So why did I buy this remix single? Well, I could say that it’s because I noticed Malcolm McLaren’s name on the tracklisting. But I’m going to be honest and say that I thought my boyfriend would giggle when he saw the package of the guy on the cover.

I was right, by the way.

These remixes are fucking rad, totally groovy disco-infused dance music that will get you in the mood to boogie. The best of the bunch is the second one, which is remixed by Fantastic Plastic Machine. It’s got that perfect storm combination of 90s electronic, 80s synthpop and 70s disco that gets me every damn time. Great hook that had me singing along even though I don’t speak the language…still.

Look, Japanese is really really hard.

James Bond Theme (Moby’s re-version) (Piet Blanc’s Da Bomb mix)
James Bond Theme (Moby’s re-version) (Danny Tenaglia’s Acetate dub)
James Bond Theme (Moby’s re-version) (Grooverider’s Jeep mix)
Japan-only maxi single exclusives woo living in this country totally continues to pay off. I walk into just about any CD store and find a Japan-only CD single I’ve been dying to get my hands on for years, and I have affordable health insurance. Totally a win-win.

I’m sure these remixes are on some US release, so don’t “actually…” me. But they’re not on my US CD or 12″ singles for this song, so I was very happy to find them on the Japanese version. Always been a big fan of Moby’s take on this classic.

Madonna Remixes and a request for you to listen to weird shit

July 30th, 2017

I wrote a thing about how George A. Romero nearly destroyed my life and how much I like his movies.

Also, Madonna.

Music (HQ2 club mix)
Music (Calderone Anthem mix)
Music (Deep Dish Dot Com remix)
Music (Groove Armada club mix)
Music (The Young Collective club mix)
Music (HQ2 radio mix)
Music (Calderone radio edit)
Music (Deep Dish Dot Com radio edit)
Music (Groove Armada 12″ mix)
Die Another Day (Calderone & Quayle Afterlife Mix)
Die Another Day (Calderone & Quayle Afterlife Dub)
I really have to work on purging my Madonna backlog from my queue. These tracks included, there are 45 Madonna remixes in my LostTurntable iTunes playlist, and many of them have been there for a while. I’m really sorry! It’s not like I don’t love Madonna (OMG I love Madonna) I just keep getting distracted by obscure Japanese electronic jazz-funk records. I’m sure you can all identify.

Or not, I don’t know.

I don’t have terribly much to say about these remixes. Most are good, a few aren’t. I posted a couple of the “Music” remixes a few years back, but those were taken from a 12″ single, these are from a proper CD single, so they sound much better.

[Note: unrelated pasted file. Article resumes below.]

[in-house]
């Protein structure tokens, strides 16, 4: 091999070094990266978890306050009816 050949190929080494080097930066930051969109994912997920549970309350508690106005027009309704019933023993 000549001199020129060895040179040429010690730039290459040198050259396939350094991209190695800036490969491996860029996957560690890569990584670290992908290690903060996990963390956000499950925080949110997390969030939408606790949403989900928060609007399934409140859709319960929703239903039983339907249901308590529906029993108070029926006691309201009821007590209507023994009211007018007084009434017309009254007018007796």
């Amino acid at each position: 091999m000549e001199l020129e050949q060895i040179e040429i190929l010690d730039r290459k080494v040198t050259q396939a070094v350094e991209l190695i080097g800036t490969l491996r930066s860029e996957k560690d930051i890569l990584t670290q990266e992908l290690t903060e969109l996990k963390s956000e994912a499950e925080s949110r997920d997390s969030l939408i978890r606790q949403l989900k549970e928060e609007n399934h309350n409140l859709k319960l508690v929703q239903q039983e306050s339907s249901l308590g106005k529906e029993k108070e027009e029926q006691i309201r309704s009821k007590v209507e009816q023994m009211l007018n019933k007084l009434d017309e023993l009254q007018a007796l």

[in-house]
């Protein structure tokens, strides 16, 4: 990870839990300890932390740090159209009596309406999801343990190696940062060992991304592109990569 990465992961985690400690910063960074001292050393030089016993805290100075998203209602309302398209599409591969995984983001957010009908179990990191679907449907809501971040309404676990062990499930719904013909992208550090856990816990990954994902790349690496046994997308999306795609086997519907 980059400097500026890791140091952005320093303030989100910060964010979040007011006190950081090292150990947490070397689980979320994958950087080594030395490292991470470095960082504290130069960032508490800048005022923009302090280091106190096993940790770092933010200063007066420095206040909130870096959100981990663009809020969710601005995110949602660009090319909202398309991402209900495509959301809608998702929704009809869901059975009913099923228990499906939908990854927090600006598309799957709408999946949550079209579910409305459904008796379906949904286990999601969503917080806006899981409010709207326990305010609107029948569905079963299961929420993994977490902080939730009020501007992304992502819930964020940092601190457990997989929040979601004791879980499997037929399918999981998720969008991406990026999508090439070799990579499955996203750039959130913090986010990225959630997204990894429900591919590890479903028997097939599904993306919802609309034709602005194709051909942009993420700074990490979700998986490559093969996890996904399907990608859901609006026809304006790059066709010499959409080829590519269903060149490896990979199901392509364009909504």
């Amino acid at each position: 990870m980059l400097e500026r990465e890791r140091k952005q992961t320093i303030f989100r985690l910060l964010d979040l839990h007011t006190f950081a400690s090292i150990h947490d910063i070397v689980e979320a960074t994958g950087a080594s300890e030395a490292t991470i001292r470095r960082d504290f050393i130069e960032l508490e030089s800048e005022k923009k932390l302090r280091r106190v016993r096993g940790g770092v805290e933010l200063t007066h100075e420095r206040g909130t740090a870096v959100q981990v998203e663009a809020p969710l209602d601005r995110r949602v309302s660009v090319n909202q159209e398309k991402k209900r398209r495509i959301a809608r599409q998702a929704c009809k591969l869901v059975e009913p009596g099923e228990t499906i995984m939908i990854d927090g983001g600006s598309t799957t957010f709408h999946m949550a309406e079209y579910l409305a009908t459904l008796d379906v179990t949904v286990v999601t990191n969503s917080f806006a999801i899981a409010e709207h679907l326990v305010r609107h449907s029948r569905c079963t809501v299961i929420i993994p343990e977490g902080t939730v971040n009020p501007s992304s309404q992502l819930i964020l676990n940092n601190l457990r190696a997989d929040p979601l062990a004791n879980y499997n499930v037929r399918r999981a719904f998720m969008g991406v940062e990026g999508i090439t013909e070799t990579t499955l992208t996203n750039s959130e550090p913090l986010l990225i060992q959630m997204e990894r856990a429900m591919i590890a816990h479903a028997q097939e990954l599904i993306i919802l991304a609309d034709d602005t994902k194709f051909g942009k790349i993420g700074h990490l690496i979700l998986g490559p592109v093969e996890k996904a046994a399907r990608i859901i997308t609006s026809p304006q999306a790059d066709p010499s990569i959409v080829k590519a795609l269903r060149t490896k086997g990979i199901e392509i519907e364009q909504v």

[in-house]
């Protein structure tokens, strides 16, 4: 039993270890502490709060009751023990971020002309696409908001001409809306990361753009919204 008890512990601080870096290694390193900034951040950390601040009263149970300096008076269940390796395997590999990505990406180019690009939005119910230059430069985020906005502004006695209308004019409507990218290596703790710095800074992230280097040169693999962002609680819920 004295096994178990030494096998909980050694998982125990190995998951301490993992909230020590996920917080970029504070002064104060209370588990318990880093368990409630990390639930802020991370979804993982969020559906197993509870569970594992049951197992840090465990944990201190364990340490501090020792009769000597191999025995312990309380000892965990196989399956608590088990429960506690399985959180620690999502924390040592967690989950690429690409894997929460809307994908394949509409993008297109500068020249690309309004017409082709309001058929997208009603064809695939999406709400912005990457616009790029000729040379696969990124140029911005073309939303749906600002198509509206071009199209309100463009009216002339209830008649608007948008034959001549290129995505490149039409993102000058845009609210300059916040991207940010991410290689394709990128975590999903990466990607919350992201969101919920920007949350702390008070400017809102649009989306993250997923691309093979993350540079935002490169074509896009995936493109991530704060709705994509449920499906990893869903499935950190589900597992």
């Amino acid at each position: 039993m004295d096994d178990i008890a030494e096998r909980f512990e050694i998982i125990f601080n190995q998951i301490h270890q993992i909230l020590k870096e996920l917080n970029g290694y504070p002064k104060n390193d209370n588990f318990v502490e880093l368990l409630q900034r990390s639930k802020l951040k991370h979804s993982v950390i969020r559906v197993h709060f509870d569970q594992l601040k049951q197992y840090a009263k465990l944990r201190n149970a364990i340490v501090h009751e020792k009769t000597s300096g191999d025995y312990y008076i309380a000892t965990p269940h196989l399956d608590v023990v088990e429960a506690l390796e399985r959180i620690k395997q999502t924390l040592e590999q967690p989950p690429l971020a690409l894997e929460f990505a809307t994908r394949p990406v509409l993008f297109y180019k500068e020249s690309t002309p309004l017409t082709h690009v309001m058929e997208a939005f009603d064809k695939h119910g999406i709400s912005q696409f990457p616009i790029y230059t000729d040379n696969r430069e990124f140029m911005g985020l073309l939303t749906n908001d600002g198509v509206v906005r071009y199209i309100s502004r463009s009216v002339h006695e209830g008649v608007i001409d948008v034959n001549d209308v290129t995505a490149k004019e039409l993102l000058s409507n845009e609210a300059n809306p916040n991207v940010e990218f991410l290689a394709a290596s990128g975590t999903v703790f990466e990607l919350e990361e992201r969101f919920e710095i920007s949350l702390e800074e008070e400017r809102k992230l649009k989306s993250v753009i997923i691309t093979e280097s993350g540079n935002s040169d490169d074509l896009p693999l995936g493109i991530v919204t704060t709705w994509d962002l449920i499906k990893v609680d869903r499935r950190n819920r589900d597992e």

As I don’t have a lot to say about these tracks, I thought I’d use this space to pontificate about the State Of Lost Turntable, as I do every so often.

If you’re and long-term/regular visitor to this blog you’ve probably noticed my recent change in focus regarding what I’m posting lately. Of my past 10 posts, only two have consisted of Western pop music. The rest were either focused on Japanese dance tracks, or incredibly obscure and strange Japanese electronic music from the 70s and 80s.

This actually has less to do with my taste in music and more to do the fact that it’s kind of hard to find decent 12″ singles from 80s acts here in Japan. I’ve been looking! Really, I have! But whenever I do find some seemingly-obscure 12″ remix by an 80s or 90s act y’all might’ve heard of, it turns out the tracks are either in print or I already posted them years ago. Hence the propensity for me to post and share tracks from out-there Japanese artists, they’re easier for me to find, and still routinely out-of-print (especially in the States and Europe, where most of you are).

I can tell my move to increase focus on Japanese artists isn’t exactly popular. Not because of negative comments (I’m not getting those – thanks for that) but from the complete lack of comments (and hits) that those posts generate.

I get that obscure Japanese jazz-funk might not be your thing. Same for a collection of 70s synthesizer covers of Beatles tracks, but if you only come here to download songs by artists you know or have heard of, and don’t give the Japanese stuff a fair shake, I beg you to reconsider. A lot of the Japanese stuff I’m posting is some of my favorite music as of late, it’s just so original and different when compared to, well, everything else I’ve ever listened to.

So, the next time you come here and you see some weird, obscure Japanese album or an all-synthesizer covers album and are about to close the tab or go somewhere else, why don’t you try giving the music a chance first? You got nothing to lose, shit’s free after all.

Finally, and I know this sounds kind of lame, but if you do like some of the more obtuse and bizarre shit I share, let me know by leaving a comment. It’s nice to know that I’m sharing this for at least a few appreciative people. And if I share something you really like, you could also share it yourself via Facebook, Twitter, or whatever. Again, I know that sounds a little bit like a desperate cry for more readers, but I just want the music I share to find an appreciative audience.